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Reproductive Factors and Colorectal Cancer

Carlo La Vecchia and Silvia Franceschi
Cancer Causes & Control
Vol. 2, No. 3 (May, 1991), pp. 193-200
Published by: Springer
Stable URL: http://www.jstor.org/stable/3552800
Page Count: 8
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Reproductive Factors and Colorectal Cancer
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Abstract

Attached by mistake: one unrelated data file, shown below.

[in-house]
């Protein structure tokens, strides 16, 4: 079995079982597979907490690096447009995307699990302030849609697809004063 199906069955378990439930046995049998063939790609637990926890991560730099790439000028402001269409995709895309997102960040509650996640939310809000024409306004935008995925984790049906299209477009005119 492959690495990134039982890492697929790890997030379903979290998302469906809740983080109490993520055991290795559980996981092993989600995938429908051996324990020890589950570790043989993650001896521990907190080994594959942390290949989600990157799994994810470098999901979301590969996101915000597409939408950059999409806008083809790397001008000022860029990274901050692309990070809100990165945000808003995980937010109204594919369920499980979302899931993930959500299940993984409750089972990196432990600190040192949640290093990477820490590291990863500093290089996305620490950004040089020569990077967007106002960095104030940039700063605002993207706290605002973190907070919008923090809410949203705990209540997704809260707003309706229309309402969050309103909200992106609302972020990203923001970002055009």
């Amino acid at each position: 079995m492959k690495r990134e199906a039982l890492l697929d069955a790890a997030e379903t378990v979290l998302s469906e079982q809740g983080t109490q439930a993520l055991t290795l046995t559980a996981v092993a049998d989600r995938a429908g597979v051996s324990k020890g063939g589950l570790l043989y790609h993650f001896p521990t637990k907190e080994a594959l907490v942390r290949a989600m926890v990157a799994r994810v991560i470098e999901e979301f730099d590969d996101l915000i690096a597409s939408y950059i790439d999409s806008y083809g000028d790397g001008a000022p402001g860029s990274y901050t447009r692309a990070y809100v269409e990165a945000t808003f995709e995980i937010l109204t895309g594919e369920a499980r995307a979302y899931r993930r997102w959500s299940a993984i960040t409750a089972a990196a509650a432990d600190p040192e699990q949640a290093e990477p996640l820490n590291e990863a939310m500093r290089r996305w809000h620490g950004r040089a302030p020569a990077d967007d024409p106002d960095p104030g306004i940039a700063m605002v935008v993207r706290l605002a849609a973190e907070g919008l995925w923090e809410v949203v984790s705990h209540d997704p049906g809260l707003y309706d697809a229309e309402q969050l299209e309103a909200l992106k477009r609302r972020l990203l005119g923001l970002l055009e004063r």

Descriptive and analytical epidemiology have suggested that cancer of the colorectum may have reproductive correlates similar to those of breast cancer (e.g., protection by parity and early age at first birth), but the evidence is still controversial. We therefore reviewed published data from 15 case-control investigations, two cohort studies, and one cancer registry-based study from seven different countries. With reference to parity, statistically significant protection for colorectal cancer was found in three case-control studies; in four other studies, significant inverse relationships of parity were observed with colon cancer, but not with rectal cancer. Among the remaining 12 studies, relative risks below unity for parous or multiparous women were observed in four. There was no appreciable trend in risk in four others; in two, there was nonsignificant increased risk with parity; and in one, a significant increased risk. Information on age at first birth was available from 12 studies. Three reported significant trends of increased risk with increasing age at first birth--one found a direct association of borderline significance; six indicated no evidence of association; and two reported an inverse trend in risk of borderline significance. Findings on age at menarche were inconsistent and mostly negative, although an inverse significant association was reported, especially regarding colon cancer, in one investigation. In all the six studies which provided information on age at menopause, there was a hint of protection, although nonsignificant, for women who underwent natural menopause at an older age. Two studies reported a direct association of colorectal cancer with use of oral contraceptives, and another showed an inverse relationship with the use of menopausal estrogens. Most work on exogenous estrogens, however, was negative. Despite some discrepancies, possibly attributable to differences between studies or chance, it seems reasonable to conclude, on the basis of published material, that multiparity and early age at first birth may exert some protection on colorectal cancer. This pattern of risk may be similar to--though less well defined and generally less consistent than--the associations with breast cancer. More precise quantification of this effect, as well as better understanding of the potential relationship with separate subsites of the large bowel and analysis of interactions, may require a formal pooling exercise based on the original data sets.

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